Dear Greenpoint: Don’t take offense at what I’m about to write. It’s just that it’s been quite difficult to find your artists. I had an idea that they existed, or at least I suspected as much, but gathering proof has been quite a chore. Perhaps I haven’t been trying hard enough. Perhaps I’ve been focusing too much on writing about art openings and haven’t made the connection that art doesn’t just hang on gallery walls. Either way, this week made me realize that until now, I’ve failed miserably at capturing Greenpoint’s artistic voice.
Mott McCampbell isn’t new to the neighborhood. An abstract painter with years of work under his belt, Mott has been living in Greenpoint since the early nineties. No, he didn’t jump on the “Let’s-move-to-Brooklyn-Bandwagon” when Williamsburg and Greenpoint became hip. No, he doesn’t wear pants two sizes too small. He’s just a local artist who lives and paints in an affordable studio off of Franklin Street, alongside other struggling artists who’ve so far stayed under the radar despite the fact that their zip code has become synonymous with words like “hipster.” I’m not saying McCampbell isn’t hip. I’m actually saying the opposite: that he’s one of the few artists I have met for whom the term hip actually applies. Let’s just say he’s a cool guy and an inspiring artist.
So you’re wondering, where can I see his work? It just so happens that this weekend was the opening of an exhibition of his latest works at t.b.d., Greenpoint’s newest lounge, located at 224 Franklin Street.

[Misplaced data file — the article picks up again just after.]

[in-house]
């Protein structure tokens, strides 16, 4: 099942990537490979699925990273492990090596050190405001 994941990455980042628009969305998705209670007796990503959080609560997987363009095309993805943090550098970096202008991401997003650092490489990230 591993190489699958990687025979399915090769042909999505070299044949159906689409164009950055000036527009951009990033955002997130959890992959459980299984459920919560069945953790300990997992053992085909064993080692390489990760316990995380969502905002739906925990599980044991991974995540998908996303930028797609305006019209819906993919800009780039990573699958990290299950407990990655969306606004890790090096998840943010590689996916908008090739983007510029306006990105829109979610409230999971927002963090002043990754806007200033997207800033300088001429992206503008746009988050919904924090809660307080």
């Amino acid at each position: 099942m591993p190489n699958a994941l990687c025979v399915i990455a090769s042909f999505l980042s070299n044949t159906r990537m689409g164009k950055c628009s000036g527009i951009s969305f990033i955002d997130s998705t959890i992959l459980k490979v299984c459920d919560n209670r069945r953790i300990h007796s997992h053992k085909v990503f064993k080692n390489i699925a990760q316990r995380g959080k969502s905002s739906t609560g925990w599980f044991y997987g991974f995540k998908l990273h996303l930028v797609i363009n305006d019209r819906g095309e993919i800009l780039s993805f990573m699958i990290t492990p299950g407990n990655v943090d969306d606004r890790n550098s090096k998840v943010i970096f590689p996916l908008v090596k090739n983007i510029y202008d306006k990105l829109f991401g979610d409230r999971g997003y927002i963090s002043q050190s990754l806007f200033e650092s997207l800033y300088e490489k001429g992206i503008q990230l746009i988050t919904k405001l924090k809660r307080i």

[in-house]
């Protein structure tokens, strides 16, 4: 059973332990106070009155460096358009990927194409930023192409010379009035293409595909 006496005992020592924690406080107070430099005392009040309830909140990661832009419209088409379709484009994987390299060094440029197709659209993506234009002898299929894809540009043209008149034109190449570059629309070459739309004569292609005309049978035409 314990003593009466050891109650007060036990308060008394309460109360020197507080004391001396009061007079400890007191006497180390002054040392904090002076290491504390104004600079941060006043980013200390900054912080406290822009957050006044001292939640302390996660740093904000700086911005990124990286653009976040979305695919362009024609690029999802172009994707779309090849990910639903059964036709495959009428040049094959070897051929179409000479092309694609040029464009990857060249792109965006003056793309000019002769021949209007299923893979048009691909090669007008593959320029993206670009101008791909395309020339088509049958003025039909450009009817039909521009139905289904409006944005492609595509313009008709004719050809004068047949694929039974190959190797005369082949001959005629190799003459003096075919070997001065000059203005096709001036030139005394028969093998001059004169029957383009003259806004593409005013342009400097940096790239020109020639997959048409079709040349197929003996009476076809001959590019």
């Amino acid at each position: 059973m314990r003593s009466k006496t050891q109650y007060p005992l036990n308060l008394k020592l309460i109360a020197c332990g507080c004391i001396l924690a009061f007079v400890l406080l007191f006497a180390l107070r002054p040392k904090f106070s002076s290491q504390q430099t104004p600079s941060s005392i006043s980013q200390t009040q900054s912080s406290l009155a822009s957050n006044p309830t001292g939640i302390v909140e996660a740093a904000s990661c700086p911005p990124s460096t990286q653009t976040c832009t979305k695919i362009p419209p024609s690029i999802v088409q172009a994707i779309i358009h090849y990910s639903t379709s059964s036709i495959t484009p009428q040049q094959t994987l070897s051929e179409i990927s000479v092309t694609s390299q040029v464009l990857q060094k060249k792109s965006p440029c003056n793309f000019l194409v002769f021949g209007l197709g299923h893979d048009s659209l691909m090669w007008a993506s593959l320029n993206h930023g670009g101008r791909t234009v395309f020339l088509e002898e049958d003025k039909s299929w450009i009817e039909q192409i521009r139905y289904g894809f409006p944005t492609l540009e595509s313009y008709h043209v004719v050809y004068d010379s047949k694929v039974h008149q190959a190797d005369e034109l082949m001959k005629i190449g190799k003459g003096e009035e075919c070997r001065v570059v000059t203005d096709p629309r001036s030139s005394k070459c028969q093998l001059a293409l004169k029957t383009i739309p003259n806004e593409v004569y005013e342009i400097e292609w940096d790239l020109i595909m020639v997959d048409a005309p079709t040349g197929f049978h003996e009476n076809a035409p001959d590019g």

“I think that t.b.d. lends itself to art,” said McCampbell when I met him in his studio a few days before the opening. “I like the idea of people sitting with a beer for long periods of time and living with the paintings.”
The show, which will be up until the end of May, features works he has done over the past year. When asked if there was a theme for the show, McCampbell said there wasn’t. “The works are all untitled. I have secret titles but I don’t want to direct someone’s vision when they look at the work. I want them to experience it for themselves.”
It’s this open and almost ego-less perspective on art which, in my opinion, really separates Mott McCampbell from so many of his contemporaries. “I have a lot of optimism,” he said of the art world in general. “I think there’s a lot of art to be made. I don’t like when critics write something off as being abstract.”
Did this mean that his works, most of which were emotional pieces with powerful brush strokes, fell into the category of “abstract”? As I looked around his studio
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